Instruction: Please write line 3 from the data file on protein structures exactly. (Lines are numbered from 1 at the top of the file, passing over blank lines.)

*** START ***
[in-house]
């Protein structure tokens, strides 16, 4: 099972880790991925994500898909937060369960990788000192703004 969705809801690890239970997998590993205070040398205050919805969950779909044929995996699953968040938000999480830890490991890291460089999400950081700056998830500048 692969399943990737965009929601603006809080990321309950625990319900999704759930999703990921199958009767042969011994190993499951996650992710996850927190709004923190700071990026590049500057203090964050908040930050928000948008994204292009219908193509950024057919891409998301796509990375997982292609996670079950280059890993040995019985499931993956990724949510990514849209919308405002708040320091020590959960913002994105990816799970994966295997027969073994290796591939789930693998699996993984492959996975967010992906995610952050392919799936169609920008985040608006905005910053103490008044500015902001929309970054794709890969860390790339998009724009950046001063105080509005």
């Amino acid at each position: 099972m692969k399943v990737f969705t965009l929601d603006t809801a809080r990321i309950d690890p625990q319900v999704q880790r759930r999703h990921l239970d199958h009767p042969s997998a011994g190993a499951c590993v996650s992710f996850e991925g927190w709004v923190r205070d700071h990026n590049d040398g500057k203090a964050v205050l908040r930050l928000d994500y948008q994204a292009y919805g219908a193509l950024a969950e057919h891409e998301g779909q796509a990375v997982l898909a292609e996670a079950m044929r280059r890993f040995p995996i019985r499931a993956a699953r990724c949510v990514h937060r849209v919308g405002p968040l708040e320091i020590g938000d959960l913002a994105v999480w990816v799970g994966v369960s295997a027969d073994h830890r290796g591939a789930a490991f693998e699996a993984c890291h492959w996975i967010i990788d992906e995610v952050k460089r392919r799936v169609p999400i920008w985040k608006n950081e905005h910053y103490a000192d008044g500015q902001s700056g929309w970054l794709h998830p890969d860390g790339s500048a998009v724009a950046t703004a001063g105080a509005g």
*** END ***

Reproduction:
């Amino acid at each position: 099972m692969k399943v990737f969705t965009l929601d603006t809801a809080r990321i309950d690890p625990q319900v999704q880790r759930r999703h990921l239970d199958h009767p042969s997998a011994g190993a499951c590993v996650s992710f996850e991925g927190w709004v923190r205070d700071h990026n590049d040398g500057k203090a964050v205050l908040r930050l928000d994500y948008q994204a292009y919805g219908a193509l950024a969950e057919h891409e998301g779909q796509a990375v997982l898909a292609e996670a079950m044929r280059r890993f040995p995996i019985r499931a993956a699953r990724c949510v990514h937060r849209v919308g405002p968040l708040e320091i020590g938000d959960l913002a994105v999480w990816v799970g994966v369960s295997a027969d073994h830890r290796g591939a789930a490991f693998e699996a993984c890291h492959w996975i967010i990788d992906e995610v952050k460089r392919r799936v169609p999400i920008w985040k608006n950081e905005h910053y103490a000192d008044g500015q902001s700056g929309w970054l794709h998830p890969d860390g790339s500048a998009v724009a950046t703004a001063g105080a509005g």